The hardest part of writing about Civilization VI is not knowing how to approach it. Do I talk about the various resources, the buildings, technology, civics, great people, factions, the scumbag barbarians, the various monuments and so on and so forth? That’s only scratched the surface of a game that can only be described as nuanced. There are so many different approaches that you can take in Civilization VI , much like in this review, that it’s easy to feel overwhelmed. Combined with the fact that there is no tangible tutorial makes the game even more difficult for those, like myself, who have never played a Civilization game before with the only “tutorial” options you get is to pick whether you’ve played a Civilization game before or not. Picking one or the other will increase/decrease how many times your advisor pops up who is effectively your guide to the different aspects of Civilization VI.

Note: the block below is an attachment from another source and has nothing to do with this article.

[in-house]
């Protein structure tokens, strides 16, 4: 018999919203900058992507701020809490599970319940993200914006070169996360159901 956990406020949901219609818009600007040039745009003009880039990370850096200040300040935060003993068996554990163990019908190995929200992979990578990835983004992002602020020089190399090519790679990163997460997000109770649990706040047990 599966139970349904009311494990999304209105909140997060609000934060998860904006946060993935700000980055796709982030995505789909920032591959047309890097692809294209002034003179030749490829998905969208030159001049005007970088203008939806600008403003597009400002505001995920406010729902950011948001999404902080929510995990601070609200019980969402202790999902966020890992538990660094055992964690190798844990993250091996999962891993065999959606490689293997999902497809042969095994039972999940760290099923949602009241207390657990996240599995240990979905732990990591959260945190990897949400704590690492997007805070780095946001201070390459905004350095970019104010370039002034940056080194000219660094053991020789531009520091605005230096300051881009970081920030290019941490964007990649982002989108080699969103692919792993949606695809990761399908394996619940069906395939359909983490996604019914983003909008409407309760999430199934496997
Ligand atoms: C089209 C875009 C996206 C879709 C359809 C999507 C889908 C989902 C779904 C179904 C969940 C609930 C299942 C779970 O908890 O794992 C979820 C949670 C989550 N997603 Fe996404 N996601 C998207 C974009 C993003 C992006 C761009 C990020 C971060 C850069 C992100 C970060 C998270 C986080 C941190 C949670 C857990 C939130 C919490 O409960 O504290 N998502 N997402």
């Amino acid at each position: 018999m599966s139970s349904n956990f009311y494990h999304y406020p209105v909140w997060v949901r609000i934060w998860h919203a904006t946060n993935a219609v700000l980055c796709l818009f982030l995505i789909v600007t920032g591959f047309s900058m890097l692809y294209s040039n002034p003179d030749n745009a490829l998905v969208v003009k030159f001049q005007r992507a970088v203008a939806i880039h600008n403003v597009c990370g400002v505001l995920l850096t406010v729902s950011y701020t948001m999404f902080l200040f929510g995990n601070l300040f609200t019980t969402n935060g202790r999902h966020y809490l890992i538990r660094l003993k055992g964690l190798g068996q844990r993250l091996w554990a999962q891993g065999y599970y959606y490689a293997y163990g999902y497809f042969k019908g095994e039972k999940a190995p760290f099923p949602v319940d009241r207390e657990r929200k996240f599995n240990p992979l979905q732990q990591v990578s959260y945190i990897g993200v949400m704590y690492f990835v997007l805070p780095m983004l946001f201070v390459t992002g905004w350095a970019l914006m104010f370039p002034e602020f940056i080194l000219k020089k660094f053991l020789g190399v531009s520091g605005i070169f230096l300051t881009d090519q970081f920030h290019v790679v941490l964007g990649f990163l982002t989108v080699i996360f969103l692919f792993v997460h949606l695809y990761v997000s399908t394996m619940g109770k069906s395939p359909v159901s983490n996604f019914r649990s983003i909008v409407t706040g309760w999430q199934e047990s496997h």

The two main aspects of the game that appeal to me the most are the fact that there is no tutorial and the difficulty settings you can mess around with when creating a new game. There are so many options you can change, remove or tweak to suit you and your playstyle. If you think the other civilisations are too easy then you can increase the difficulty but if the game is too overwhelming at that difficulty you can remove the barbarians so you only have to contest with the other players. If it still doesn’t help you can change the type of map you start on, the amount of resources available on the map and whether or not everyone starts on equal footing. This amount of choice makes for creating scenarios and games that potentially no one else in the world will experience which is wonderfully fascinating.